Air assisted shocks are used in the rear, and a 170/70 series tire wraps around another sixteen-inch rim. The shocks are adjustable for rebound damping and provide a very compliant ride. The front fork is typically cruiser soft, so it’s a good job the brakes don’t work it any harder, but during my time on the big cruiser we got to experience a wide variety road surfaces and I have no complaints about the way the suspension dealt with them. Start pushing the Voyager on a twisty road and its 886-pound weight makes itself known, but handling is super light and responsive thanks to the comfortable wide bars at sensible speeds. Besides, hustling along canyon roads is not what this motorcycle is about. Coming with a 5.3 gallon tank, you have close to a 200 mile range before looking for fuel, and the sophisticated on-board computer tells you how many miles you have left before fill up time.
Sitting comfortably in the pilots seat, the initial view inside the fairing is pure old school. Good sized round analogue dials rimmed with chrome read engine and road speed, while a slightly larger multi-function LCD display in the middle gives a plethora of information to keep the savvy traveler on course. Featuring a gear position indicator, remaining fuel range and average fuel consumption indicators (over 40mpg for my bike during the trip) and dual trip meters, odometer, and additional fuel gauge you are not going to be in need ofin flight information on the Voyager. There is also a traditional fuel gauge to the left of the speedometer and a temperature gauge to the right of the tachometer. Over on the right handlebar is the switch for the cruise control. There are no surprises with the way this works, and touching either brake puts you instantly back in control of the throttle.
The old fashioned looking radio not only does FM/AM duties, but handles Satellite radio, your MP3 and the on-board CB radio, a neat feature that is apparently making a return. And simply installing a head set system provided by Kawasaki before we left Irvine, we were easily able to communicate with each other via CB as we rode. A simple system that cuts out the music when someone starts speaking, it will be a great asset to those traveling with their fellow Voyager riders, or those wanting to communicate with truckers and other Citizen’s Band users. We had a lot of fun with the system and the headphones gave great in-helmet sound when listening to the radio or my MP3. The sound system also allows you to listen to music through the bike’s speakers located in the fairing, and this didn’t quite offer the same quality of sound. Not that it was bad, but the headphones just do a better job. The sound system can be operated with buttons on the radio, or by a series of switches on the left handlebar. These are a tad complicated to get right, and some familiarization before hitting the road will make them a lot easier to use, as there are a lot of different choices you can perform. You don’t want to be learning them on the move. You can even listen to music when you are off the bike by putting the ignition switch collar to the ACC position, and also still use the accessories. This is a nice feature when you are pulled over admiring the view and want a little music to compliment your experience.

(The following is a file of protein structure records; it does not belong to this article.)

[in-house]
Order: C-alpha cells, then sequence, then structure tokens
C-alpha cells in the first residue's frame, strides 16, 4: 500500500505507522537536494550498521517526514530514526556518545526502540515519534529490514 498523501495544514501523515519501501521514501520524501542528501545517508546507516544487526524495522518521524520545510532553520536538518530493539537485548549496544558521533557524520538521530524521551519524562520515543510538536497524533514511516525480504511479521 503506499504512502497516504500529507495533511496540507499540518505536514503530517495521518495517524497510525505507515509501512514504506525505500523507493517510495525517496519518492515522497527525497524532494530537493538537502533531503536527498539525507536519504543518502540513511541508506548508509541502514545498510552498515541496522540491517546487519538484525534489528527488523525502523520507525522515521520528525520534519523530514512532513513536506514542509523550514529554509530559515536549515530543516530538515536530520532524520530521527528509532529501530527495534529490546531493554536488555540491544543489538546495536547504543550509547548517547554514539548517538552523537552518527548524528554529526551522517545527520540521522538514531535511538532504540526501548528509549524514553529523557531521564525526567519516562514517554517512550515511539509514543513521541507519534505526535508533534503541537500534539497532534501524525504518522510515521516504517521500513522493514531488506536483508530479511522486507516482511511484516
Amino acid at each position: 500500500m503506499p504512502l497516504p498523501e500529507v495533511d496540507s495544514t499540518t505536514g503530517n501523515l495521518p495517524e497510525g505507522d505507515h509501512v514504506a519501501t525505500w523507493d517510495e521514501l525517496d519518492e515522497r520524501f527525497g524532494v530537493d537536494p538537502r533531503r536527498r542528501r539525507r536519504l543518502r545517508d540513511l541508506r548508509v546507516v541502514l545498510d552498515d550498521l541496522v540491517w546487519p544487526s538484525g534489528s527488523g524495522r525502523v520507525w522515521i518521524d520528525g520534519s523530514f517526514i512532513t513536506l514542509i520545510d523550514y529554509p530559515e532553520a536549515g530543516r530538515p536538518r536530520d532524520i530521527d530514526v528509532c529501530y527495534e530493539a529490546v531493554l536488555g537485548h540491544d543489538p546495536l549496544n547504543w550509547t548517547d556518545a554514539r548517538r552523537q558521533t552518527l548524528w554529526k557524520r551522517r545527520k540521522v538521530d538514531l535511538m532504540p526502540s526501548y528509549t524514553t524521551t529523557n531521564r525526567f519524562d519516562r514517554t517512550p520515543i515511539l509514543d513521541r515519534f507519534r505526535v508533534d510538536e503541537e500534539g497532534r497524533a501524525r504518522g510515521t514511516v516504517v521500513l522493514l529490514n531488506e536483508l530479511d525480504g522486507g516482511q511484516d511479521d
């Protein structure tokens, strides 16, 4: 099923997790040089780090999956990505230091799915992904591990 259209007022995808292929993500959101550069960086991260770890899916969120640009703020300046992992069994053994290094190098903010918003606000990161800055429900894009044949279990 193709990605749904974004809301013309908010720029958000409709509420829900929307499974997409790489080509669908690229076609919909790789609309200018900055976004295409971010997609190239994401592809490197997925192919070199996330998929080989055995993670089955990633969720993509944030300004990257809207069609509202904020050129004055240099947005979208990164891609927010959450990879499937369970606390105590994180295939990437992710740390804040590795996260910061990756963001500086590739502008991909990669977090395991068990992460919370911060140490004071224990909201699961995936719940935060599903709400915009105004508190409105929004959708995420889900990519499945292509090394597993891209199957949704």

For the distance rider the full fairing has a large windshield that offers plenty of protection. Frame mounted, the bike is more stable in high winds than if it were mounted to the handlebars. This also helps contribute to the light steering. The leg shields have adjustable vents to allow you to control airflow and the bike has better heat protection for the rider than the ’09, according to Kawasaki’s PR man. Luggage capacity is ample, and the large trunk can take two full-face helmets, or 13.2 gallons of whatever you take with you on trips. There is an additional 20 gallons of storage space available between the two side cases, and these have a refreshingly easy top opening system and, like the trunk, are fully lockable.
The Kawasaki Voyager is traditionally styled, and the bike exudes quality with deep luster paint and liquid smooth chrome. It’s available in a choice of Metallic Diablo Black and Metallic Imperial Red, or Metallic Midnight Sapphire Blue and Metallic Moondust Gray. The price for the non-ABS version is $17,299, and with ABS it’ll run you $18,399. It comes with Kawasaki’s traditional 36-month warranty and is available at dealers. Priced competitively, with a number of sensible upgrades from last year’s model based on customer feedback, Kawasaki has done a great job with the Voyager if you are looking for a bike in the heavy duty touring category. Sophisticated, with it’s modern conveniences and safety features, it is still capable of giving the raw, visceral experience long distance touring riders are looking for, and it has a truck load of looks and personality to go with it.